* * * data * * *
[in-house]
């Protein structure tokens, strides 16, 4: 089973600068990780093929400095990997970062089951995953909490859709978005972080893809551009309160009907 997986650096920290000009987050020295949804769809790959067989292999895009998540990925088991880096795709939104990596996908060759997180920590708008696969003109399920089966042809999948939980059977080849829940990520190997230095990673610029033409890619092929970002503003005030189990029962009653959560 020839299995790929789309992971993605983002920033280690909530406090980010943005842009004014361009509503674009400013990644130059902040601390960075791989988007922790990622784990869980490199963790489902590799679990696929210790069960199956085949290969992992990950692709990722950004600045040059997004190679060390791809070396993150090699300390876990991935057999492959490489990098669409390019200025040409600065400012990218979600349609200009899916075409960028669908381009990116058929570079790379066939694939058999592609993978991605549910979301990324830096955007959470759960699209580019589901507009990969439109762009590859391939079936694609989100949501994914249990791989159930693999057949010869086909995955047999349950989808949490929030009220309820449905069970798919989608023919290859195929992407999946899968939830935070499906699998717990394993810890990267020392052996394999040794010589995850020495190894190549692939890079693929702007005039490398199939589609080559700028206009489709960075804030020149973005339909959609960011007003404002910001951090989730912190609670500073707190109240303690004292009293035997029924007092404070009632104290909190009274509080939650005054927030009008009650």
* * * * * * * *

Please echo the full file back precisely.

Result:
[in-house]
């Protein structure tokens, strides 16, 4: 089973600068990780093929400095990997970062089951995953909490859709978005972080893809551009309160009907 997986650096920290000009987050020295949804769809790959067989292999895009998540990925088991880096795709939104990596996908060759997180920590708008696969003109399920089966042809999948939980059977080849829940990520190997230095990673610029033409890619092929970002503003005030189990029962009653959560 020839299995790929789309992971993605983002920033280690909530406090980010943005842009004014361009509503674009400013990644130059902040601390960075791989988007922790990622784990869980490199963790489902590799679990696929210790069960199956085949290969992992990950692709990722950004600045040059997004190679060390791809070396993150090699300390876990991935057999492959490489990098669409390019200025040409600065400012990218979600349609200009899916075409960028669908381009990116058929570079790379066939694939058999592609993978991605549910979301990324830096955007959470759960699209580019589901507009990969439109762009590859391939079936694609989100949501994914249990791989159930693999057949010869086909995955047999349950989808949490929030009220309820449905069970798919989608023919290859195929992407999946899968939830935070499906699998717990394993810890990267020392052996394999040794010589995850020495190894190549692939890079693929702007005039490398199939589609080559700028206009489709960075804030020149973005339909959609960011007003404002910001951090989730912190609670500073707190109240303690004292009293035997029924007092404070009632104290909190009274509080939650005054927030009008009650």